While Puerto Rico was under Spanish control for more than 400 years, from 1493 until 1898, the culture and history of the island has been shaped by numerous other cultures, including Amerindian, African, and eventually American. Still, it is the Spanish who dominate the history of this rich and vibrant Caribbean nation.
This summary article covers a great deal of Puerto Rico's history, still, those who wish to learn a bit more can read more detailed articles, arranged chronologically. Those seeking out a specific event may also choose to browse a timeline, which includes links to articles.
The early history of Puerto Rico is monopolized by a number of different indigenous tribes. The first Arawaks, the Archaic Indians from Venezuela, are believed to have been in Puerto Rico as early as 4500 B.C. Another group, the Igneri, arrived around 200 A.D. but were quickly replaced by the Taínos. The Taíno Indians, a group of Arawaks that slowly made their way north through the Caribbean from South America, inhabited the island between 500 A.D. and 800 A.D. The Taíno, a deeply religious group of people, survived primarily on the cultivation of indigenous crops such as cassava and sweet potato. The Tainos called the island Boriquén or Borinquén, meaning "land of the great lords."
After the successful first voyage of Christopher Columbus that landed on San Salvador in The Bahamas in 1492, King Ferdinand and Queen Isabella of Spain sent Columbus back across the Atlantic with the intent of colonizing the newly discovered land. When Columbus did land in Puerto Rico in 1493, he found as many as 50,000 Taínos and a river full of gold nuggets. The island was immediately claimed for Spain and called San Juan Bautista. In 1508, Juan Ponce de León, a soldier who had served with Columbus, would found the first Spanish settlement on the island at Caparra. In 1521, the settlers moved to a peninsula where they would call their settlement "rich port," or Puerto Rico. Under threat from other European colonial powers, the Spanish quickly strengthened their defenses on the island.
Almost immediately upon settling, tensions arose between the Spanish and Taínos. Quickly subjected to forced labor, the Taínos drowned a Spanish settler in hopes of discovering whether the Spanish were mortal. The reaction from the Spanish was severe, and 6,000 Taínos were ordered shot by Ponce de León. In 1513, African slaves were also introduced to Puerto Rico, and the slave practice would not be abolished until 1873. The African slaves, along with the Taíno Indians, would marry with Spanish settlers and create a rich and diverse culture that survives to the present day. While the British would persistently test the resolve of the Spanish on the island, and would even control it for a few months, the Spanish essentially ruled uninterrupted until the end of the 19th century. Hurricanes and even earthquakes would also frequently complicate life for the settlers.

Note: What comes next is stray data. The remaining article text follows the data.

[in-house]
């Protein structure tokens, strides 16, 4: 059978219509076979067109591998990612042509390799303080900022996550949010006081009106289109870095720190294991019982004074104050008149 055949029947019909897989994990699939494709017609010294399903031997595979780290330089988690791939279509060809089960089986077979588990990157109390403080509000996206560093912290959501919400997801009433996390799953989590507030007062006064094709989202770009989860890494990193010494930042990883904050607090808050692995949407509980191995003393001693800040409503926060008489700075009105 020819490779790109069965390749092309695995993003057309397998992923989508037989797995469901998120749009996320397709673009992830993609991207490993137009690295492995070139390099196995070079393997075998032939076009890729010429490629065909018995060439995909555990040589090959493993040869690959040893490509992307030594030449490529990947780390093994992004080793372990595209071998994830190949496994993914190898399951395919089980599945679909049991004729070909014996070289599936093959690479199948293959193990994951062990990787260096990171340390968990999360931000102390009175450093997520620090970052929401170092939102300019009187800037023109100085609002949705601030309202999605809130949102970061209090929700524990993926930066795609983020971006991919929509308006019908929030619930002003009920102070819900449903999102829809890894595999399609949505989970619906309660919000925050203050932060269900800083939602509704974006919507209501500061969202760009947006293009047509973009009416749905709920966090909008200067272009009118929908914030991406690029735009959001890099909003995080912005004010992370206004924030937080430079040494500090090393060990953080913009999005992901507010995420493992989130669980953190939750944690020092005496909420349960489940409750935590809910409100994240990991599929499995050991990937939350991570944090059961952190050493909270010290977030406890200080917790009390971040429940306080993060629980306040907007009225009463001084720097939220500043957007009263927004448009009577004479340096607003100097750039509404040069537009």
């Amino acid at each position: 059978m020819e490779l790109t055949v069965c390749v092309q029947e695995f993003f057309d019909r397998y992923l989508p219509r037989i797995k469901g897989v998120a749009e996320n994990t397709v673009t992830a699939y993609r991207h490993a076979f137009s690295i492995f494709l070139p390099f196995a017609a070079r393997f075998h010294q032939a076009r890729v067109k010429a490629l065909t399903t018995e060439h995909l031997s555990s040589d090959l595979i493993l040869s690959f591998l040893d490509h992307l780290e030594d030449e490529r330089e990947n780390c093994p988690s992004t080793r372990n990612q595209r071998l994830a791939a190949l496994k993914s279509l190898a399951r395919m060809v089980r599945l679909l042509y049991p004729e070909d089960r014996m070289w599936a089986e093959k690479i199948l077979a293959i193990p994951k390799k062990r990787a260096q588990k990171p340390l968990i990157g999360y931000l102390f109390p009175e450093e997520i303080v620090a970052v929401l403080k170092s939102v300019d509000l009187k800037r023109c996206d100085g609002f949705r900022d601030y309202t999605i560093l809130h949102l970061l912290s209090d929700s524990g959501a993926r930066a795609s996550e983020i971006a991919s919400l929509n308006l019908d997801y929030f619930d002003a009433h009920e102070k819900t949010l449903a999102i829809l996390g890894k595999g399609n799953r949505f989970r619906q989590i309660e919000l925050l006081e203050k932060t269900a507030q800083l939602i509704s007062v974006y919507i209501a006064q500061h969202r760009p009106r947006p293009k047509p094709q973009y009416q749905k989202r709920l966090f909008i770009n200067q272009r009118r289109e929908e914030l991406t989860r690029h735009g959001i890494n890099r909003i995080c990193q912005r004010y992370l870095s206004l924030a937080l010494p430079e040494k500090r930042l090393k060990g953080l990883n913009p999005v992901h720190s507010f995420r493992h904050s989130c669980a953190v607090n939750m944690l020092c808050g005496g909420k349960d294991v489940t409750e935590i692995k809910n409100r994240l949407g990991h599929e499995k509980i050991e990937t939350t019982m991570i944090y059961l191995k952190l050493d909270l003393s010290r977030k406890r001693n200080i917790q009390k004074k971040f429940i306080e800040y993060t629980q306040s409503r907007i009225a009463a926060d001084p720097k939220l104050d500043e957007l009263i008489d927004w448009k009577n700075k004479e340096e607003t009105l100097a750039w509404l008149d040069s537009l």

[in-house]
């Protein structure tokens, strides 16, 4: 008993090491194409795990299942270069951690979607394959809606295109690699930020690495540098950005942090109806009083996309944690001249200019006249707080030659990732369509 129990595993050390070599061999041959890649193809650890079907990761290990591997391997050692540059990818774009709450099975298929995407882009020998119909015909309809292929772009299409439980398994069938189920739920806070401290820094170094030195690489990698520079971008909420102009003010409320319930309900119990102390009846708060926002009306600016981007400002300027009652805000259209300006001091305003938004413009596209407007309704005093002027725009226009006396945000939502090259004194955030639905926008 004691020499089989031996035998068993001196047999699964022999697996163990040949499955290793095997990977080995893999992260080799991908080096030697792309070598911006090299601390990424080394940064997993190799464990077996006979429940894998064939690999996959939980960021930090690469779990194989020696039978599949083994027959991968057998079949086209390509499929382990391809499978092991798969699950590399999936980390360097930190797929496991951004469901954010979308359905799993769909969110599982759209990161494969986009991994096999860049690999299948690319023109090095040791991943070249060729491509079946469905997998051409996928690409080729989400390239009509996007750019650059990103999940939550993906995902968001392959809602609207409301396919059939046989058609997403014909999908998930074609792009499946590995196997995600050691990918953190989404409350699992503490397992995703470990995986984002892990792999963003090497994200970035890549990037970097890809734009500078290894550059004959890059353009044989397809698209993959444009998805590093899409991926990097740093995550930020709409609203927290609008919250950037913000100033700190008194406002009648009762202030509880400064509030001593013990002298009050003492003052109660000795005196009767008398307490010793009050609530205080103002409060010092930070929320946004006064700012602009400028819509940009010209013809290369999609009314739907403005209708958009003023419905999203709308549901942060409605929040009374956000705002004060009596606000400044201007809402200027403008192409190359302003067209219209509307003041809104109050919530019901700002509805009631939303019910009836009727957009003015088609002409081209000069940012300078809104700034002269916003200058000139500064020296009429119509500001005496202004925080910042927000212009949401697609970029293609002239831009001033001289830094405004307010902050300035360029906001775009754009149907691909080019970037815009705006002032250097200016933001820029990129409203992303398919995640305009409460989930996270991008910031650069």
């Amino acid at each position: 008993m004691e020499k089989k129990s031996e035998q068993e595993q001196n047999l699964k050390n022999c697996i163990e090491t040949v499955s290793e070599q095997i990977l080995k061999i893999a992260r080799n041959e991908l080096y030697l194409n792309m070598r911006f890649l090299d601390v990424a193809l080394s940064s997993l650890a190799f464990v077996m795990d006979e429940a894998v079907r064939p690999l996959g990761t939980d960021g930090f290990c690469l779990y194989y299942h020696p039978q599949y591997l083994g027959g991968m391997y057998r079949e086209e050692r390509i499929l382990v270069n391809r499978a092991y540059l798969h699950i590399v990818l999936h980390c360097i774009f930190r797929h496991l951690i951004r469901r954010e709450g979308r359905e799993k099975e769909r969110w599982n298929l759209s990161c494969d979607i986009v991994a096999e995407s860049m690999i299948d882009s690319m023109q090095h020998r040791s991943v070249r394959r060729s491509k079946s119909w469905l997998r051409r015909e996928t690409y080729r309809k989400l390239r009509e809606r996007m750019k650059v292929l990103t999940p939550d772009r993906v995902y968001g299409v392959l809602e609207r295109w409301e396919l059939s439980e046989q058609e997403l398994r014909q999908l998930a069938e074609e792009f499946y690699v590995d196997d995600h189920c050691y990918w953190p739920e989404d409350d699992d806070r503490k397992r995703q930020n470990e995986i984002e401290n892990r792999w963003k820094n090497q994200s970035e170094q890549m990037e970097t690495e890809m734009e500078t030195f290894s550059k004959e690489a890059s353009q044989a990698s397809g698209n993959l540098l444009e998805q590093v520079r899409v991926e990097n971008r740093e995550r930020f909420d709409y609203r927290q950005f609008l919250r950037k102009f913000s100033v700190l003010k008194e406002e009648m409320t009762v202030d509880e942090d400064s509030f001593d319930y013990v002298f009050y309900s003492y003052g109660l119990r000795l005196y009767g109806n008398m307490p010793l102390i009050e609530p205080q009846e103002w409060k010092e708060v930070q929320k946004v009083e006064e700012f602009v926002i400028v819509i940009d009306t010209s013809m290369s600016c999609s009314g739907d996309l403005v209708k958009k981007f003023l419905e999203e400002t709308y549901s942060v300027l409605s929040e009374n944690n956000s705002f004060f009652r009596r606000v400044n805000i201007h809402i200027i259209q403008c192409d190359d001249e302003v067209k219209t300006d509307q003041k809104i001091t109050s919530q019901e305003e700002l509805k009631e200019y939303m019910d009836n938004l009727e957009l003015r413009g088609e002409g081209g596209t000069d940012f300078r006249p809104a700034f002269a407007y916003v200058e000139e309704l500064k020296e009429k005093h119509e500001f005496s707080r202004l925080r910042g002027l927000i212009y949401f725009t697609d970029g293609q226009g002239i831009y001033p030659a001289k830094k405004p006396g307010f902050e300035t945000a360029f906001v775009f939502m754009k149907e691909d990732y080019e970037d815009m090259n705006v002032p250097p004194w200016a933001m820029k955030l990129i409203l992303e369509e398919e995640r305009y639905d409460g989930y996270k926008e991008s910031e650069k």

In 1869, political parties began to form on the island, and in 1873 the monarchy was replaced by a republic in Spain. Spanish rule in Puerto Rico would be nearing an end, however, as the United States would acquire Puerto Rico and a number of other Spanish possessions after the conclusion of the Spanish-American War in 1898. The inhabitants of Puerto Rico were granted United States citizenship by Woodrow Wilson in 1917. The same year, approximately 20,000 Puerto Ricans were drafted into the United States Army to serve in World War I. Later to become a topic of hot controversy, the United States would purchase land for naval bases at Culebra and Vieques in 1941.
Puerto Rico would draft and approve its own constitution in 1952, giving the island commonwealth status under the United States. Since 1952, citizens have repeatedly voted on whether to remain a commonwealth, become the 51st state, or gain independence. Typically, voting has resulted in the option for becoming a state finishing in a close second to remaining a commonwealth. In the 1970s, a Puerto Rican nationalist group coordinated a series of bombings in the United States, adding to the controversy of the issue. The presence of the United States naval base at Vieques was also a long standing source of anger for residents of Puerto Rico. The United States planned to conduct a cleanup of the site after its last operation in 2003.
While it remains unclear how Puerto Rico will ultimately relate itself to the United States, the rich culture of the island has created a unique atmosphere that can only be found at this rich port.
|Puerto Rican History Time Line|
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